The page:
Coach Tab Baldwin touched on the league’s need for evolution on Coaches Unfiltered by Tiebreaker Vodcasts. He talked about how coaches in the Philippines are talented, but league systems hinder them from showcasing their complete abilities. This was met with plenty of criticism by opposing coaches. But surprisingly, the majority of fans accepted Baldwin’s controversial remarks. 

The writing was on the wall and fans have been all eyes. With knowledge of global standards and experience of what our local leagues offer, connoisseurs of Philippine Basketball have long advocated for change. The league hasn’t listened to its fans nor coaches. But all hope isn’t lost. The power is now in the hands of its talent.

As much power as owners have on their teams, we’ve slowly been ushering an era of player empowerment. Our athletes are starting to realize they have the power of choice thanks to their talent, which isn’t easily replaceable, and the global nature of the sport they play today. 

Long gone are the days of NBA, PBA, or bust. The Association remains a dream for Filipinos but it’s no longer the be-all, end-all of their careers. The true goal players have today is to simply be their best selves. If that means going to a foreign league that isn’t the NBA, so be it, as long as it benefits their career in the long run.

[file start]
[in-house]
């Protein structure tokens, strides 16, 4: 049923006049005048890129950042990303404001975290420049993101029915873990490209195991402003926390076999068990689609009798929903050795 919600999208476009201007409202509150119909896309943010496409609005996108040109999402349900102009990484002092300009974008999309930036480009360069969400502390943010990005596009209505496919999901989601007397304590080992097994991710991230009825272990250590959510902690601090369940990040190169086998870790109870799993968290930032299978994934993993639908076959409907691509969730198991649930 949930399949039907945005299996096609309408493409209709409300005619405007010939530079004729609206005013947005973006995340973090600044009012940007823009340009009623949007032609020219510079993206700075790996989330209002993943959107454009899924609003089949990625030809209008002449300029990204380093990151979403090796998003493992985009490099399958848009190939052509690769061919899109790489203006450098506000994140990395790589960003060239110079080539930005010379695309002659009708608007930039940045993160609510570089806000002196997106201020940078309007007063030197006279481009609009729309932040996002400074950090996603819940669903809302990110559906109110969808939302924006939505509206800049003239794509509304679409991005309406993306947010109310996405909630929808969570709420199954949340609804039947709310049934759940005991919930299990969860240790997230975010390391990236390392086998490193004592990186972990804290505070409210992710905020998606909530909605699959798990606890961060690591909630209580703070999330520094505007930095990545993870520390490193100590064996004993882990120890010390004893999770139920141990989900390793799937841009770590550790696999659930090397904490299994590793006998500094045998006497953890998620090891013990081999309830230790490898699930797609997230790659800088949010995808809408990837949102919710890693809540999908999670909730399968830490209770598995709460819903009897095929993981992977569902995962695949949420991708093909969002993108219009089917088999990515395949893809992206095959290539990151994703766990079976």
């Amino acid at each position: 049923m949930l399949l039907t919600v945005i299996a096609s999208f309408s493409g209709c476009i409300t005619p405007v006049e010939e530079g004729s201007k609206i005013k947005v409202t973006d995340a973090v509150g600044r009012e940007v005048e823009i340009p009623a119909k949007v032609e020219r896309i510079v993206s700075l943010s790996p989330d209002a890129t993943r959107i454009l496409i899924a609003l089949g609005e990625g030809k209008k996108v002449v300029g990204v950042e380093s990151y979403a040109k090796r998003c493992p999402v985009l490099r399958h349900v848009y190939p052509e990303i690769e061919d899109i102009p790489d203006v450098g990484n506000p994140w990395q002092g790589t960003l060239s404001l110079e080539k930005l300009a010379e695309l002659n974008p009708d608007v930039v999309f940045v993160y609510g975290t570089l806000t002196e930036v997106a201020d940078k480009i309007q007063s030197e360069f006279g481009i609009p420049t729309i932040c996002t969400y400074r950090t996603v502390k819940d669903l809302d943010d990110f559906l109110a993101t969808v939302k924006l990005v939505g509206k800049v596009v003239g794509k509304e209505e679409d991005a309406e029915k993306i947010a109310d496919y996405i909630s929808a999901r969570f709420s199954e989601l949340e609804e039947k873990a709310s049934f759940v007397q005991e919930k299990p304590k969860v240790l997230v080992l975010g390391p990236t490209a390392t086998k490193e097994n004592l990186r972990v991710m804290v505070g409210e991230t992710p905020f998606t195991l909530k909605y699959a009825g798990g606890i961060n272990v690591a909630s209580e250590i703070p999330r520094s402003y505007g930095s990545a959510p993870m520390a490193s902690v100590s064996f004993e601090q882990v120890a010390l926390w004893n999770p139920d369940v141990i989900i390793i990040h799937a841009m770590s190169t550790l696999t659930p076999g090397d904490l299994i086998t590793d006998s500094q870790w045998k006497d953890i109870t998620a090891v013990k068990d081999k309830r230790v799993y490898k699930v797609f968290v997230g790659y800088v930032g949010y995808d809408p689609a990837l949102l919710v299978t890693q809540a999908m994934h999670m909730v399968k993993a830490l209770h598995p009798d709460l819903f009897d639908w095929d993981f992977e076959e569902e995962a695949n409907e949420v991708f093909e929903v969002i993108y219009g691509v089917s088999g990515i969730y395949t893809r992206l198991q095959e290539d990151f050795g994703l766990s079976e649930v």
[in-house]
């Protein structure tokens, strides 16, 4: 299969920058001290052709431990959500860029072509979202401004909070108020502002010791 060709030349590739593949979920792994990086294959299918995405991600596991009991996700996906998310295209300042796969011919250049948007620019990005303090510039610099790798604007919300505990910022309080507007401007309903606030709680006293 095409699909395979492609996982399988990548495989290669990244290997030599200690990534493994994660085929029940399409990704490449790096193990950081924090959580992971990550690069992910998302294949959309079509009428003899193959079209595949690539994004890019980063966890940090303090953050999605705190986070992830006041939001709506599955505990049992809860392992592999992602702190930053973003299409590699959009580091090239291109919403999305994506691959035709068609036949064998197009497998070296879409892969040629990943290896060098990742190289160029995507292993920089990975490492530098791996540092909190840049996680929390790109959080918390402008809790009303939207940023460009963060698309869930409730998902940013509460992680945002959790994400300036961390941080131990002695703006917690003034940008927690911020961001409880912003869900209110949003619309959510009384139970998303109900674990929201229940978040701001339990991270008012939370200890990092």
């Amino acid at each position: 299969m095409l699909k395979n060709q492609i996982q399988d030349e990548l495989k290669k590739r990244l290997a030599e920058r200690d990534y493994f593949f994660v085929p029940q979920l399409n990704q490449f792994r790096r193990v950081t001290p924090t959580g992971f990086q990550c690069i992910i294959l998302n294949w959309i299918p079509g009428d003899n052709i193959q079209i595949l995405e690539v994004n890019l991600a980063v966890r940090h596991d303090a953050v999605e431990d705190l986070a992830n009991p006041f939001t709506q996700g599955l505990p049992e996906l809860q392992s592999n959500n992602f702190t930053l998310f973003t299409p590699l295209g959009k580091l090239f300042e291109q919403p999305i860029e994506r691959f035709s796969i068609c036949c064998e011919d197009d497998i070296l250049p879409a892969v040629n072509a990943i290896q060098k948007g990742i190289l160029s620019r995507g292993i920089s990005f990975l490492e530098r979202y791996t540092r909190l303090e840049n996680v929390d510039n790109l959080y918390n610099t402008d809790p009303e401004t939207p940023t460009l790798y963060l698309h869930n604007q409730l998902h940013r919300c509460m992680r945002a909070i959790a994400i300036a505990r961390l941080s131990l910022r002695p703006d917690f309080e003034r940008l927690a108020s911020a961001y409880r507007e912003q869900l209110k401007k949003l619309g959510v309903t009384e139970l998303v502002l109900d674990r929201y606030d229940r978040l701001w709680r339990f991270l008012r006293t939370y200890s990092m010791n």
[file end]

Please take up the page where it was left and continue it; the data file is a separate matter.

Enter the man of the moment, Thirdy Ravena. It has recently been reported that the three-time UAAP Finals MVP is headed to Japan to play for its B.League. It was met with plenty of excitement by Filipino basketball fans and not the reasons one may expect.

It’s not because of tougher competition. Arguably, the PBA has a more loaded talent pool compared to the B.League. In terms of raw talent, athleticism, and even skill, Filipinos are superior to the Japanese. So, what’s the value add then for Thirdy?

It’s all about the system. This is only the first step in what we assume will be the beginning of Thirdy’s journey through professional basketball abroad. What makes this move so exciting is because Thirdy will be exposed to a system that’s fit for modern basketball needs and a larger market that expands his reach in the basketball world. 

It’s like a fresh graduate’s first job in an industry that’s incredibly competitive. It may not be the best, but at least he’s taken a step to gain experience so he can move up the ladder in the future. Once he familiarizes himself with the system of the industry he’s in, more possibilities start to pop up. All of this so he can be the best basketball player possible.

But why not be the best basketball player possible by playing in the Philippines?

We ask ourselves the same question. Chances are, we’ll still be asking this as more and more players leap to leagues abroad. Filipino basketball players are only getting better. They deserve nothing less but a system and an environment that welcomes growth, progression, and the realization of one’s best self. You can’t just settle on being Asia’s first play-for-pay basketball league, or being the oldest professional basketball league outside of the NBA. We deserve more as Filipinos, in a sport that’s become global.